At the facility in Raeford, the lawsuit says, “Timothy B.’s room is totally bare, with only a green pad as a mattress, no mattress cover, one pillow, and a blanket. There is no furniture in his room. (He) has nowhere to keep private paperwork and has had staff throw out items that were important to him.”
Since he arrived, the facility has been cited by DHHS for failing to make sure the residents receive judicial review hearings, according to the lawsuit.
“DHHS also found that staff cursed at and picked on the residents, that one staff member had a former conviction of assault with a deadly weapon with intent to kill, and that one staff member was suspended for talking about guns and drinking within earshot of residents,” the lawsuit says.
Timothy B. “has been the target of bullying from staff” who called him “crybaby” and other insults, according to the lawsuit.
He meets weekly with a therapist and psychiatrist – “services that can be provided in the community,” the lawsuit says.
The teen says he feels unsafe at the facility, according to the lawsuit, and he wants to live with his grandmother.
The lawsuit does not name the facility where Timothy B. lives. But it highlights two facilities in Raeford – Canyon Hills Treatment Facility and Hope Gardens Treatment Center.
At Canyon Hills, according to the lawsuit, two nurses said they witnessed physical abuse by staff toward children, including one incident in which a child was choked.
The residents, some of whom had lost weight, created a petition asking for more food, the lawsuit says. In response, the facility allegedly punished the children by serving smaller portions.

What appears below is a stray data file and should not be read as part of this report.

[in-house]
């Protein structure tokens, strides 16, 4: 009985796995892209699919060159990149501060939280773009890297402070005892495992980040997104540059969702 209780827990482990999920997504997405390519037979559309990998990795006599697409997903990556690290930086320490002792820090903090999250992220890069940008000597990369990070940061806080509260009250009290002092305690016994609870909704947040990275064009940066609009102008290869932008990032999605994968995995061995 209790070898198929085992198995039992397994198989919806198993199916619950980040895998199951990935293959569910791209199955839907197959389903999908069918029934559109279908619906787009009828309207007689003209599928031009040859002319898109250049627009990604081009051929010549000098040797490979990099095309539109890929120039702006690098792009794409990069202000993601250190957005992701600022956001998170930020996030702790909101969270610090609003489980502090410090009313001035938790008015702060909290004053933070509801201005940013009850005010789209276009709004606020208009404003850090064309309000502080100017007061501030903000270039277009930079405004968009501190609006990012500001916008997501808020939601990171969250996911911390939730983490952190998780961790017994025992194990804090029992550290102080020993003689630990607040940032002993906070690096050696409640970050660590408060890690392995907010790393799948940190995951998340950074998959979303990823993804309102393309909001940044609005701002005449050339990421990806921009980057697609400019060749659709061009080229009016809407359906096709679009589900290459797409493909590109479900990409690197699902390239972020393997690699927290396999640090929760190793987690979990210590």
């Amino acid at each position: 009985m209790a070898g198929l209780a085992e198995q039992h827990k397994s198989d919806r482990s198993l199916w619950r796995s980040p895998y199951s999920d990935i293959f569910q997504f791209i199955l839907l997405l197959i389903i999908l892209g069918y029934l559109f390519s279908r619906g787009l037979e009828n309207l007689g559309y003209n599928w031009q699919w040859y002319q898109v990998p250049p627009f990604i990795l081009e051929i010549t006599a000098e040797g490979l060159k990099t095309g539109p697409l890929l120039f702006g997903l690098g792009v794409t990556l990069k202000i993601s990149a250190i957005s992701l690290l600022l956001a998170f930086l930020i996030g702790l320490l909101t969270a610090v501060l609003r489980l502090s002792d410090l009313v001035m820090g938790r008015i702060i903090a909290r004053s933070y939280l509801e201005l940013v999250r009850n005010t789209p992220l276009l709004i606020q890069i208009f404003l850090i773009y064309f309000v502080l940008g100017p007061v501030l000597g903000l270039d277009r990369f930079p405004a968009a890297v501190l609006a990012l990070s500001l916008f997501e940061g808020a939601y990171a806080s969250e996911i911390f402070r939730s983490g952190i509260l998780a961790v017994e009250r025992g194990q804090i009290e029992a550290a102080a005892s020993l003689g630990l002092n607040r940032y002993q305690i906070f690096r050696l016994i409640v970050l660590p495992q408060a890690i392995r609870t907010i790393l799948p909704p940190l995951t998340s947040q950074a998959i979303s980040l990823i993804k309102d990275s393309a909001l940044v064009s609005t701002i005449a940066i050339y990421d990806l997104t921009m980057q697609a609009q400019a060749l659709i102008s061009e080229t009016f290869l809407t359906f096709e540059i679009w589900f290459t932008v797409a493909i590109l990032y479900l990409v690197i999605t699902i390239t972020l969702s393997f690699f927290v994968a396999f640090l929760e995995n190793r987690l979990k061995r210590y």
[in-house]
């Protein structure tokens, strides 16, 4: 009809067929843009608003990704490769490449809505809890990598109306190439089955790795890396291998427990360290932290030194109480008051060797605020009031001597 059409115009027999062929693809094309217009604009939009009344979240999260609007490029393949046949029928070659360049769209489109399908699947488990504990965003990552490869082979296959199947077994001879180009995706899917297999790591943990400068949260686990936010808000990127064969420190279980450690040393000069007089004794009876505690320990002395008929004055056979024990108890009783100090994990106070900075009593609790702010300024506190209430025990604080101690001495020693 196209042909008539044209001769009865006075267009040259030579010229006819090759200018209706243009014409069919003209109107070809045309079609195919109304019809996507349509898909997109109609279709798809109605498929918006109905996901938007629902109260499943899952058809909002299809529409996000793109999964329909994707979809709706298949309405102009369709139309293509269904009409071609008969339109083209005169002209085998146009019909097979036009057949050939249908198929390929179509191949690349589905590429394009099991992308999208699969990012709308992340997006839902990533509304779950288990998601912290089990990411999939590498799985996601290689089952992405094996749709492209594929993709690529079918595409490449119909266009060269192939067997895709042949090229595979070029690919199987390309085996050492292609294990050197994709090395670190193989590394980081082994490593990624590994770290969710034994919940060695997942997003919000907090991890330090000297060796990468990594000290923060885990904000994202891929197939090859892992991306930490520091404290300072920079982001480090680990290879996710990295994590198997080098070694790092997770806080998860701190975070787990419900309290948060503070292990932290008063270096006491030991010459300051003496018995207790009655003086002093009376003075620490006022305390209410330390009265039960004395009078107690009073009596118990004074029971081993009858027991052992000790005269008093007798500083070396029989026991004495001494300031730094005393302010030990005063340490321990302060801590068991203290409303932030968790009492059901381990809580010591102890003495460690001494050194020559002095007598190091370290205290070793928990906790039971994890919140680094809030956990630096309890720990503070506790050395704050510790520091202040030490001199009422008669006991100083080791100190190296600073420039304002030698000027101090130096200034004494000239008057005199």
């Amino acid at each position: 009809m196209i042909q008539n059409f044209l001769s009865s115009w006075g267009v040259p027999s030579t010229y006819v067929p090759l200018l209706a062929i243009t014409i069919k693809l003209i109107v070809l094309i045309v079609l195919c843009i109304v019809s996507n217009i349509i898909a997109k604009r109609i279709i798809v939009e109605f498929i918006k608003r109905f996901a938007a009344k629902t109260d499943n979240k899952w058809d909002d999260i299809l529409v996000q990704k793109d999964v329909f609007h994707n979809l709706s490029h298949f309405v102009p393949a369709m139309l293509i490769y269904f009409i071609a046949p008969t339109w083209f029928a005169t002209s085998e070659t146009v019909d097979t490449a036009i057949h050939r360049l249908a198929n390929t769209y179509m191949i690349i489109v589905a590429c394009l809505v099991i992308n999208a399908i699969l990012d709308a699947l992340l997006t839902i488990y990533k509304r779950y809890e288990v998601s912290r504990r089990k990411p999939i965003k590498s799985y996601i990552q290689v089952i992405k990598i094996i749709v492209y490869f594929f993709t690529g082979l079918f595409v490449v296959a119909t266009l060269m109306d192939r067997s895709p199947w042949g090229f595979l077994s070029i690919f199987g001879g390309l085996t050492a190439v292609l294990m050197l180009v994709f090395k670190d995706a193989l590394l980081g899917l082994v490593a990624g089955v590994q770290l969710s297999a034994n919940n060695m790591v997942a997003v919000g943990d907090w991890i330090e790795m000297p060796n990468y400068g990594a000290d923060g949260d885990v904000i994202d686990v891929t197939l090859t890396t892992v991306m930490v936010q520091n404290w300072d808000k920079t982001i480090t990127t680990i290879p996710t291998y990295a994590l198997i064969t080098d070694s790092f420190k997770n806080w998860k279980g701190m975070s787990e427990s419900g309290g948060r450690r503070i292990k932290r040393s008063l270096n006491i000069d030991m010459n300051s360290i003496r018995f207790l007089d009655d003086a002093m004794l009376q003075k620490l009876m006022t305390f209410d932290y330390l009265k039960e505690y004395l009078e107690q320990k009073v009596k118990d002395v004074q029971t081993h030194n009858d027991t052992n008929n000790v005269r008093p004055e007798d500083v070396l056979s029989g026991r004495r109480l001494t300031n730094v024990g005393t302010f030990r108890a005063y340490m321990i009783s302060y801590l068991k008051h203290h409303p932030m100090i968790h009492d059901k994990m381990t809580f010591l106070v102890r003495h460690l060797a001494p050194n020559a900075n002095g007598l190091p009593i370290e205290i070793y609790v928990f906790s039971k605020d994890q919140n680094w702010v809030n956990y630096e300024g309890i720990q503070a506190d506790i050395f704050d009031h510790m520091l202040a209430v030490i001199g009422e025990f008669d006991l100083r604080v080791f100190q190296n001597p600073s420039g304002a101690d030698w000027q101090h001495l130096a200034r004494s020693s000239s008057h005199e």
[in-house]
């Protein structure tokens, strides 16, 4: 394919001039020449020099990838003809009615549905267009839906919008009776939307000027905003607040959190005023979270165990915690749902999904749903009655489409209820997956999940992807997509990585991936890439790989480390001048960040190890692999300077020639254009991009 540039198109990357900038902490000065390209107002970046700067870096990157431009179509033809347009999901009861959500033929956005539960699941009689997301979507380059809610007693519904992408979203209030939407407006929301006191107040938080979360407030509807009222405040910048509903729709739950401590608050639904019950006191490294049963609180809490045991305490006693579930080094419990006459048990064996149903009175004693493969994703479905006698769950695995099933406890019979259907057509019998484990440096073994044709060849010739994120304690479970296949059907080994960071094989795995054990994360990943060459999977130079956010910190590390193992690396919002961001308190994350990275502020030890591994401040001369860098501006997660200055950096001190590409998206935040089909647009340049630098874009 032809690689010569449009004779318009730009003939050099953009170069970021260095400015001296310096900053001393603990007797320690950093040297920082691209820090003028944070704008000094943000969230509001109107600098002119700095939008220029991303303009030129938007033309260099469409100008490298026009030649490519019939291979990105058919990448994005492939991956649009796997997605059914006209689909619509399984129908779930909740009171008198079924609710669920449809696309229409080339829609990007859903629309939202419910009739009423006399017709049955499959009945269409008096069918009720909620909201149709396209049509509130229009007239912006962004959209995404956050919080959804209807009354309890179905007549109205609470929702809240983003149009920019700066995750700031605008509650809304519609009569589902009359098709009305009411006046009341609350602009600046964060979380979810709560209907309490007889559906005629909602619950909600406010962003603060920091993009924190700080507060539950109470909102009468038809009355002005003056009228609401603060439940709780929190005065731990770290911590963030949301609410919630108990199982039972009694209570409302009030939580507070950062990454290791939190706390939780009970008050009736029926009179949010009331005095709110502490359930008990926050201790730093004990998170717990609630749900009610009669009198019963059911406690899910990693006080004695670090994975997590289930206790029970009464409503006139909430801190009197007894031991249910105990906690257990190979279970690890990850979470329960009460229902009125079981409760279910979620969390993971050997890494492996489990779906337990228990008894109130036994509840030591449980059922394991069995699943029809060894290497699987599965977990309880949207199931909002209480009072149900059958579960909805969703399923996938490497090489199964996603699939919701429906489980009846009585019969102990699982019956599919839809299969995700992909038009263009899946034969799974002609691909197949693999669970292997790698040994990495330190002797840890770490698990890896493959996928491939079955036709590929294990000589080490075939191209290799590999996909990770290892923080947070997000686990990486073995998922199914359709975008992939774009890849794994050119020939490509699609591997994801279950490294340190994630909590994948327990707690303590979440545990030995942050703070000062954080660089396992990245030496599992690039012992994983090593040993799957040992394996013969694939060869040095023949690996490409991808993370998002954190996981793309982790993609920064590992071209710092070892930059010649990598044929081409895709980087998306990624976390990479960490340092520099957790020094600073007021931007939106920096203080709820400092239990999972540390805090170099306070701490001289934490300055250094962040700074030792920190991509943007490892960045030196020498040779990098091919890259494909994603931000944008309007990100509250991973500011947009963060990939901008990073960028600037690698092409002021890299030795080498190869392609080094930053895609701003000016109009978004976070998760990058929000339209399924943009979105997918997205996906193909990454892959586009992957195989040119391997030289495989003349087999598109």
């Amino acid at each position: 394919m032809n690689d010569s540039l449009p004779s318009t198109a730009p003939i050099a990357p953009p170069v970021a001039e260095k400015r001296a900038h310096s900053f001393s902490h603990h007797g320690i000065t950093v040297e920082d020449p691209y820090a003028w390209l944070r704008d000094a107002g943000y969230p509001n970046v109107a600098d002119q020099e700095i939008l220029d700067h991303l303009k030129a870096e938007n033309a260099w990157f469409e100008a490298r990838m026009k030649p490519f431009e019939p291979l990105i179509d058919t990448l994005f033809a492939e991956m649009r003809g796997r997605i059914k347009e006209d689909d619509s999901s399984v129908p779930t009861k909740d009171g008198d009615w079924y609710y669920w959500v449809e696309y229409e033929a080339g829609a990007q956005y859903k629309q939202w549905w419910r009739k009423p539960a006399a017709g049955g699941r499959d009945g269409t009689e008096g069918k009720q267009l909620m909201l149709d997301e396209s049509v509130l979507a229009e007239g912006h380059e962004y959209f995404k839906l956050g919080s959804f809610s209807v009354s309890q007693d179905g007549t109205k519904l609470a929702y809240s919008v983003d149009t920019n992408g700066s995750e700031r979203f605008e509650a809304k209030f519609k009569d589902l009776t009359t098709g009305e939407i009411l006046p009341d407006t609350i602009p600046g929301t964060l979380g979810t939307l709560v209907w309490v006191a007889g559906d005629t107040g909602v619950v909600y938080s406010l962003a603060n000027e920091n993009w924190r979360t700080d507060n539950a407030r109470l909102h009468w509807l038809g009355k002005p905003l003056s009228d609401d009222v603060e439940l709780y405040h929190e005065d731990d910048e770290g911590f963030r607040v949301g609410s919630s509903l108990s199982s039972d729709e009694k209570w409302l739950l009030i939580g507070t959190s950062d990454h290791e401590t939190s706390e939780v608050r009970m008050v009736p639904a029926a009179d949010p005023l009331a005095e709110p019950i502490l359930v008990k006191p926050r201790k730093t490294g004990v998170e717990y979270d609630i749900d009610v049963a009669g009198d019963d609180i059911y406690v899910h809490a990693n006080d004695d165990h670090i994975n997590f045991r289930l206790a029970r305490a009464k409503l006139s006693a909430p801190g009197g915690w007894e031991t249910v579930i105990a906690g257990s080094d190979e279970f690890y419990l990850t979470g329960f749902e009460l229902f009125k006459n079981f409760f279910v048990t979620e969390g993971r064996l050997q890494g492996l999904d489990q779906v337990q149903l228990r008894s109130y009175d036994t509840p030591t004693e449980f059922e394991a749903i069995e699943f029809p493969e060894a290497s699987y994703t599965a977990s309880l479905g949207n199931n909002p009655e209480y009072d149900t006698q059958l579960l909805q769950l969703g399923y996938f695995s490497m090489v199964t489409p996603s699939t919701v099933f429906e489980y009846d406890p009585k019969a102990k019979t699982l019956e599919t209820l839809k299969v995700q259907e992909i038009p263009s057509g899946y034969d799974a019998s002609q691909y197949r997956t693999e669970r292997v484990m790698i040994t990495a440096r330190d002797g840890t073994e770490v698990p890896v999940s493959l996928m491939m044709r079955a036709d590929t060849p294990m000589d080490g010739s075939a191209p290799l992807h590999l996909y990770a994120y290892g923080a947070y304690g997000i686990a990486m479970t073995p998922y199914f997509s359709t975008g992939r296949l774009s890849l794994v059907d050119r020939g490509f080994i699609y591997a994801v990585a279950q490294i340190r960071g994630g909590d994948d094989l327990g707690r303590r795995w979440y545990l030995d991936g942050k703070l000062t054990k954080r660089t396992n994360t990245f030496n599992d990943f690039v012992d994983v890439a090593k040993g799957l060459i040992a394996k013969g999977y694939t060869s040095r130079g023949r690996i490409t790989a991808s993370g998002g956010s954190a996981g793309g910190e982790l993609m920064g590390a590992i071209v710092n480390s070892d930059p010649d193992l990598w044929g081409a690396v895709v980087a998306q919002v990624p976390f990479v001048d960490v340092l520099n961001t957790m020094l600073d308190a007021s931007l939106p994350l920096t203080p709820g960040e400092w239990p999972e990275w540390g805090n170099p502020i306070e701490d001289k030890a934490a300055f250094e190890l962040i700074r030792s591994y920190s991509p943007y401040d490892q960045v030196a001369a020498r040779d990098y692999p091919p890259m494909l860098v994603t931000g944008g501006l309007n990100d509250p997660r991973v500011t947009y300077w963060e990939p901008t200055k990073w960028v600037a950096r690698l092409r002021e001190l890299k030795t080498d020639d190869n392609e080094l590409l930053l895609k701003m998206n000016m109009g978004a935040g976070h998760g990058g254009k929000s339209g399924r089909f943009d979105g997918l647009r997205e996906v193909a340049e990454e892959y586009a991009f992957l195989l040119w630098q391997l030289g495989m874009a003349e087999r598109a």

One child reported being sexually abused at the facility, according to the lawsuit, and staff used homophobic slurs toward residents.
At Hope Gardens, a staff member allegedly choked a child and referred to another using racial and homophobic slurs. In one instance, the lawsuit says, staff members had to pull a colleague away from a child who was “screaming in pain.”
More than 500 children involved with DHHS were placed in PRTFs over a one-year period ending in November 2021, according to the lawsuit.
The lawsuit also alleges that DHHS puts “a substantial number” of children with disabilities who are in foster care in out-of-state facilities. It cited the “Locked Away” investigation, which said children from North Carolina have been sent to states such as Missouri and Utah.
Despite an increase in the number of foster children, the state has not added community-based services for children, the lawsuit says, and the number of foster families has declined.
North Carolina needs more options for placing children with behavioral health needs, including foster families and therapeutic treatment facilities, said Haight, the DHHS spokesperson.
The state also needs more staff and better pay for workers in social services, Haight said.
“The work necessary to keep more children out of crisis and support those in crisis in the least restrictive setting that meets their specific needs will require significant financial investment from the North Carolina General Assembly,” Haight said, adding that North Carolina ranks 36th in the country for per-child spending on child welfare services.
“However,” Haight said, “it will take more than just funding to realize our shared goal that every child and family has what they need to cope, repair and heal from trauma and complex behavioral health challenges.”